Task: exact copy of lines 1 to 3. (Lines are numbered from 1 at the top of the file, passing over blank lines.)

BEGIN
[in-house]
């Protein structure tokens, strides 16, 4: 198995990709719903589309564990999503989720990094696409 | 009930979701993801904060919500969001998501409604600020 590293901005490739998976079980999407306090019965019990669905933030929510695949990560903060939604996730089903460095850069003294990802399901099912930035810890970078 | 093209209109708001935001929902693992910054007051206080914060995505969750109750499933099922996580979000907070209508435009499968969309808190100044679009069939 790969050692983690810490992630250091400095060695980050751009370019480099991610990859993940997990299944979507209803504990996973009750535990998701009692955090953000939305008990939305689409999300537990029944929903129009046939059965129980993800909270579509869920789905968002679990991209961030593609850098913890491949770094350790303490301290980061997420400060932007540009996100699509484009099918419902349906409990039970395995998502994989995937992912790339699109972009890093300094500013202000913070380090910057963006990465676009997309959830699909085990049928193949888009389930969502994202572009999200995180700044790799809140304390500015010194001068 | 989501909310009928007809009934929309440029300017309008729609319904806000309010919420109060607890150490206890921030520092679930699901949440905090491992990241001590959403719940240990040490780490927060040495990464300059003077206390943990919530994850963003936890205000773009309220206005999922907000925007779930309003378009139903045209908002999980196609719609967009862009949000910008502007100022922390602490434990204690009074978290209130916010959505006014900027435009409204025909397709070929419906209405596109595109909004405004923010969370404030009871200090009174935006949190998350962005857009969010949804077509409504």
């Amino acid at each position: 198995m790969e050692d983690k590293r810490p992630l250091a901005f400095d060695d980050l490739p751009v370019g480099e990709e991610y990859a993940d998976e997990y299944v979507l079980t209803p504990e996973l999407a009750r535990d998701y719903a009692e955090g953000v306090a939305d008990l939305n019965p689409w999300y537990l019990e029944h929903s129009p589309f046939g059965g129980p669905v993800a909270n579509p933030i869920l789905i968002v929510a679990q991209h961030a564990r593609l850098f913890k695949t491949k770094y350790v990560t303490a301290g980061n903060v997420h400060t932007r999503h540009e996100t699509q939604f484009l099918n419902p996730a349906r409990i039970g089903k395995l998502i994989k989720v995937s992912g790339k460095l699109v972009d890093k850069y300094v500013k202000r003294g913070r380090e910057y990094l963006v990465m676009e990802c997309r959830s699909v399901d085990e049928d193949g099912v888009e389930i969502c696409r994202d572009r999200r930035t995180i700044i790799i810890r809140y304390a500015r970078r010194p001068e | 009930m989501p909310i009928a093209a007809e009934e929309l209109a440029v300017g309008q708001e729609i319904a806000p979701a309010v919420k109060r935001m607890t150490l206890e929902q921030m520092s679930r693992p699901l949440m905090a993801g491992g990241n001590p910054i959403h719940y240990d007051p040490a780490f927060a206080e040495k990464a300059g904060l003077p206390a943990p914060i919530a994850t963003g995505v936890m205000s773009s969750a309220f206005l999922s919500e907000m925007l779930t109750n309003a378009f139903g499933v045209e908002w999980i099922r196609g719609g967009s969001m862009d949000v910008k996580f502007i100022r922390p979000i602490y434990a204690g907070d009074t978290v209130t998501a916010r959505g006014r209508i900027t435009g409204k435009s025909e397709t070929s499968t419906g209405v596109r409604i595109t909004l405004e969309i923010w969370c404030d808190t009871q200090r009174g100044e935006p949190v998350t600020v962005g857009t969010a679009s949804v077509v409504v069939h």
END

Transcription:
[in-house]
């Protein structure tokens, strides 16, 4: 198995990709719903589309564990999503989720990094696409 | 009930979701993801904060919500969001998501409604600020 590293901005490739998976079980999407306090019965019990669905933030929510695949990560903060939604996730089903460095850069003294990802399901099912930035810890970078 | 093209209109708001935001929902693992910054007051206080914060995505969750109750499933099922996580979000907070209508435009499968969309808190100044679009069939 790969050692983690810490992630250091400095060695980050751009370019480099991610990859993940997990299944979507209803504990996973009750535990998701009692955090953000939305008990939305689409999300537990029944929903129009046939059965129980993800909270579509869920789905968002679990991209961030593609850098913890491949770094350790303490301290980061997420400060932007540009996100699509484009099918419902349906409990039970395995998502994989995937992912790339699109972009890093300094500013202000913070380090910057963006990465676009997309959830699909085990049928193949888009389930969502994202572009999200995180700044790799809140304390500015010194001068 | 989501909310009928007809009934929309440029300017309008729609319904806000309010919420109060607890150490206890921030520092679930699901949440905090491992990241001590959403719940240990040490780490927060040495990464300059003077206390943990919530994850963003936890205000773009309220206005999922907000925007779930309003378009139903045209908002999980196609719609967009862009949000910008502007100022922390602490434990204690009074978290209130916010959505006014900027435009409204025909397709070929419906209405596109595109909004405004923010969370404030009871200090009174935006949190998350962005857009969010949804077509409504």
């Amino acid at each position: 198995m790969e050692d983690k590293r810490p992630l250091a901005f400095d060695d980050l490739p751009v370019g480099e990709e991610y990859a993940d998976e997990y299944v979507l079980t209803p504990e996973l999407a009750r535990d998701y719903a009692e955090g953000v306090a939305d008990l939305n019965p689409w999300y537990l019990e029944h929903s129009p589309f046939g059965g129980p669905v993800a909270n579509p933030i869920l789905i968002v929510a679990q991209h961030a564990r593609l850098f913890k695949t491949k770094y350790v990560t303490a301290g980061n903060v997420h400060t932007r999503h540009e996100t699509q939604f484009l099918n419902p996730a349906r409990i039970g089903k395995l998502i994989k989720v995937s992912g790339k460095l699109v972009d890093k850069y300094v500013k202000r003294g913070r380090e910057y990094l963006v990465m676009e990802c997309r959830s699909v399901d085990e049928d193949g099912v888009e389930i969502c696409r994202d572009r999200r930035t995180i700044i790799i810890r809140y304390a500015r970078r010194p001068e | 009930m989501p909310i009928a093209a007809e009934e929309l209109a440029v300017g309008q708001e729609i319904a806000p979701a309010v919420k109060r935001m607890t150490l206890e929902q921030m520092s679930r693992p699901l949440m905090a993801g491992g990241n001590p910054i959403h719940y240990d007051p040490a780490f927060a206080e040495k990464a300059g904060l003077p206390a943990p914060i919530a994850t963003g995505v936890m205000s773009s969750a309220f206005l999922s919500e907000m925007l779930t109750n309003a378009f139903g499933v045209e908002w999980i099922r196609g719609g967009s969001m862009d949000v910008k996580f502007i100022r922390p979000i602490y434990a204690g907070d009074t978290v209130t998501a916010r959505g006014r209508i900027t435009g409204k435009s025909e397709t070929s499968t419906g209405v596109r409604i595109t909004l405004e969309i923010w969370c404030d808190t009871q200090r009174g100044e935006p949190v998350t600020v962005g857009t969010a679009s949804v077509v409504v069939h």